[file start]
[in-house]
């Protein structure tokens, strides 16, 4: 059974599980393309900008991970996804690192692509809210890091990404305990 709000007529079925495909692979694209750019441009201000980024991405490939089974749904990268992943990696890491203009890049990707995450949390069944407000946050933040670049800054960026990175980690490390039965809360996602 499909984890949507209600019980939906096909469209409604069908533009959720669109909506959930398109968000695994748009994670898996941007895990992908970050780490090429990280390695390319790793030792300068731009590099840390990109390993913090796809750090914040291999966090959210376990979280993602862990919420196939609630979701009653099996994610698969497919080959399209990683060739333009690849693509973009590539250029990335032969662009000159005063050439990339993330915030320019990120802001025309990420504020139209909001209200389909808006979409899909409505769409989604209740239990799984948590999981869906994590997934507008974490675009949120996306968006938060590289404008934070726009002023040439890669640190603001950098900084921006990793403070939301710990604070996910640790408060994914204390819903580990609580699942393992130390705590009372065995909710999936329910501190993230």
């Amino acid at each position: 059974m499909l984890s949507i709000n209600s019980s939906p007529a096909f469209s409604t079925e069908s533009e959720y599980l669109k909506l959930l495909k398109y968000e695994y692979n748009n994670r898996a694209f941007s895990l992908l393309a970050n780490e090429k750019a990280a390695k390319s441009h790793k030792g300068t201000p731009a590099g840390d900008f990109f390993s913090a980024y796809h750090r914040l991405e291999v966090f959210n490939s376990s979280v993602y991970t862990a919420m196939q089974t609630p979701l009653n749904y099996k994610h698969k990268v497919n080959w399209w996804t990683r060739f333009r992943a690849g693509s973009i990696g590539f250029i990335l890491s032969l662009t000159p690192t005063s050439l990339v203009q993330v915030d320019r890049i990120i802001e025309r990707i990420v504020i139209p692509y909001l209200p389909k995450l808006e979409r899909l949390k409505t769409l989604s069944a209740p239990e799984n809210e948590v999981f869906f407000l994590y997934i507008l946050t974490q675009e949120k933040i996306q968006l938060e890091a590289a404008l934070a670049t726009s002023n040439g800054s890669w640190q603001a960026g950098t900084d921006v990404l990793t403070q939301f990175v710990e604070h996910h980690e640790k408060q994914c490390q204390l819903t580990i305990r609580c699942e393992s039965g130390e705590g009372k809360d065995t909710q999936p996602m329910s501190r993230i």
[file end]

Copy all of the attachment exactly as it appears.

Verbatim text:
[in-house]
């Protein structure tokens, strides 16, 4: 059974599980393309900008991970996804690192692509809210890091990404305990 709000007529079925495909692979694209750019441009201000980024991405490939089974749904990268992943990696890491203009890049990707995450949390069944407000946050933040670049800054960026990175980690490390039965809360996602 499909984890949507209600019980939906096909469209409604069908533009959720669109909506959930398109968000695994748009994670898996941007895990992908970050780490090429990280390695390319790793030792300068731009590099840390990109390993913090796809750090914040291999966090959210376990979280993602862990919420196939609630979701009653099996994610698969497919080959399209990683060739333009690849693509973009590539250029990335032969662009000159005063050439990339993330915030320019990120802001025309990420504020139209909001209200389909808006979409899909409505769409989604209740239990799984948590999981869906994590997934507008974490675009949120996306968006938060590289404008934070726009002023040439890669640190603001950098900084921006990793403070939301710990604070996910640790408060994914204390819903580990609580699942393992130390705590009372065995909710999936329910501190993230």
């Amino acid at each position: 059974m499909l984890s949507i709000n209600s019980s939906p007529a096909f469209s409604t079925e069908s533009e959720y599980l669109k909506l959930l495909k398109y968000e695994y692979n748009n994670r898996a694209f941007s895990l992908l393309a970050n780490e090429k750019a990280a390695k390319s441009h790793k030792g300068t201000p731009a590099g840390d900008f990109f390993s913090a980024y796809h750090r914040l991405e291999v966090f959210n490939s376990s979280v993602y991970t862990a919420m196939q089974t609630p979701l009653n749904y099996k994610h698969k990268v497919n080959w399209w996804t990683r060739f333009r992943a690849g693509s973009i990696g590539f250029i990335l890491s032969l662009t000159p690192t005063s050439l990339v203009q993330v915030d320019r890049i990120i802001e025309r990707i990420v504020i139209p692509y909001l209200p389909k995450l808006e979409r899909l949390k409505t769409l989604s069944a209740p239990e799984n809210e948590v999981f869906f407000l994590y997934i507008l946050t974490q675009e949120k933040i996306q968006l938060e890091a590289a404008l934070a670049t726009s002023n040439g800054s890669w640190q603001a960026g950098t900084d921006v990404l990793t403070q939301f990175v710990e604070h996910h980690e640790k408060q994914c490390q204390l819903t580990i305990r609580c699942e393992s039965g130390e705590g009372k809360d065995t909710q999936p996602m329910s501190r993230i």